Because of financial difficulties, the school accepted state aid and was ultimately taken over by the State of New Jersey in 1897 and placed under the supervision of the New Jersey Department of Education in 1945. William R. Valentine, a graduate of both Columbia University and Harvard University, served as the school's principal from 1915 at least until 1948. Valentine stressed the approach of offering practical job training as a means to prevent students from becoming juvenile delinquents.
Demise and closureEdit
After the passage of the 1947 New Jersey State Constitution, the term "for Colored Youth" was removed from the school's name and it became formally known as the "State of New Jersey Manual Training School" or "Manual Training and Industrial School for Youth" and was opened to students of all races as of 1948. In what was called "an example of desegregation in reverse" by The New York Times, Governor of New Jersey Robert B. Meyner ordered that the school be closed in June 1955, citing the school's failure to recruit and retain white students. The closing of the school ended segregation in the state's schools, which had persisted in many South Jersey school districts as late as 1952. In 1956, the site was slated to undergo a conversion to become a school for the developmentally disabled, which was estimated to cost as much as $3 million. The New York Times noted that the facilities were in disrepair, and that some buildings would require extensive repairs, while at least two minor structures were to be demolished. As of 2000, the buildings on the site were being used by the New Jersey Department of Corrections; many of the original buildings were in a dilapidated state.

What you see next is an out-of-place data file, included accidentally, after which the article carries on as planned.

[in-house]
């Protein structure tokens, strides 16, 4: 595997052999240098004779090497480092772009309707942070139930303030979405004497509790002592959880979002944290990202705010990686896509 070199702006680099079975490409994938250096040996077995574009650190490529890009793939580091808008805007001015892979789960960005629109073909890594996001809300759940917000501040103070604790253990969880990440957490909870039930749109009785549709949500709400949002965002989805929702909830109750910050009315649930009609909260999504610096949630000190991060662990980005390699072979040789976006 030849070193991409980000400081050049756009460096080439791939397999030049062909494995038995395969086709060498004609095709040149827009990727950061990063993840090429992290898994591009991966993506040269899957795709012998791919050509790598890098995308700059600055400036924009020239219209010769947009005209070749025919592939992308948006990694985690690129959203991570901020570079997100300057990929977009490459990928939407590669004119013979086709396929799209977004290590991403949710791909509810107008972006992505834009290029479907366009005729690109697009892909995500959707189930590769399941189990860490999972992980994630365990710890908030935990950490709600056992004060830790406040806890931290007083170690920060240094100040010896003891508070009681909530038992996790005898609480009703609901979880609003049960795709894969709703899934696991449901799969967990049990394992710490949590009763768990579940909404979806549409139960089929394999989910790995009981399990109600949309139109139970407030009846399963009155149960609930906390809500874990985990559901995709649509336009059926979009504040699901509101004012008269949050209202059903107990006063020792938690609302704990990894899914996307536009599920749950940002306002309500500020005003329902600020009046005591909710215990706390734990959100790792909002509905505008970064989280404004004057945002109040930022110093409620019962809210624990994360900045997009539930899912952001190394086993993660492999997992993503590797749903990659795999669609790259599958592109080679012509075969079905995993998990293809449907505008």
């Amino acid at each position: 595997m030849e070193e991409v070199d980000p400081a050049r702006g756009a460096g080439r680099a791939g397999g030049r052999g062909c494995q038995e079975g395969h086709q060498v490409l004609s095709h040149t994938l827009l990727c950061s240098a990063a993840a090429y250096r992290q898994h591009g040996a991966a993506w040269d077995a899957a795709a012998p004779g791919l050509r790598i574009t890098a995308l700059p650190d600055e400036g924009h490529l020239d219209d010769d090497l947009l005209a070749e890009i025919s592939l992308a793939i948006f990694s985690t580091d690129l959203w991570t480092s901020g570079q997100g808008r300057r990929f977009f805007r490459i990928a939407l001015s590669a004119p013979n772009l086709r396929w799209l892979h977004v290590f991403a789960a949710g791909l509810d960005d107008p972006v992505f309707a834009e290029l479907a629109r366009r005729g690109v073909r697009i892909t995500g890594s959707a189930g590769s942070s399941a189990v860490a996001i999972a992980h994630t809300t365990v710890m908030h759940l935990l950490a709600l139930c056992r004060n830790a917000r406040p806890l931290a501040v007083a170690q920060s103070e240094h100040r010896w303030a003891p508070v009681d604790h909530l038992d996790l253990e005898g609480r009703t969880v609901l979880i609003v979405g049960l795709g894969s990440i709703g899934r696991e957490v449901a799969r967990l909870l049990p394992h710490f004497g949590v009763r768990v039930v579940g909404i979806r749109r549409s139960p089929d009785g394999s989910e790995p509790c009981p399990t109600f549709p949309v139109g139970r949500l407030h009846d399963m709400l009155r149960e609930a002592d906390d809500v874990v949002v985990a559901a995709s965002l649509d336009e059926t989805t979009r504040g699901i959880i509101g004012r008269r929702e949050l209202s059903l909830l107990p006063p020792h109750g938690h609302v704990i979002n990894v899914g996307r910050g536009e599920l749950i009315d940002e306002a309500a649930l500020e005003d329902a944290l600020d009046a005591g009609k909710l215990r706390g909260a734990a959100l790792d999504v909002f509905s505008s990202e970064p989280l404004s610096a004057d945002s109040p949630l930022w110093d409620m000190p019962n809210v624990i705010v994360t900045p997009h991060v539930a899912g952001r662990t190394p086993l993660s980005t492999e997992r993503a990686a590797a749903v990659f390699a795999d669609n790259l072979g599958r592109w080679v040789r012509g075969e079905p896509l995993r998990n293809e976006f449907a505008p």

The school was added to the National Register of Historic Places in 1998. It was the subject of David Davidson's 2009 documentary film A Place Out of Time — The Bordentown School, narrated by Ruby Dee and broadcast on PBS in May 2010.
- Ethel Cuff Black, one of the founders of the Delta Sigma Theta Sorority.
- May Edward Chinn (1896–1980), first Black woman to graduate from Bellevue Hospital Medical College.
- George Franklin Grant (1846–1910), inventor of the golf tee.
- George W. Haley (born 1925), former United States Ambassador to The Gambia, and brother of author Alex Haley.
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- J. M Gregory Out of Bordentown School, The New York Age (New York, New York) February 11, 1915, page 1, accessed November 11, 2016 at https://www.newspapers.com/clip/7403988//
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- Roy, Mark J (2001). University of Connecticut. Charleston, S.C.: Arcadia. ISBN 978-0-7385-0856-6. OCLC 47956317.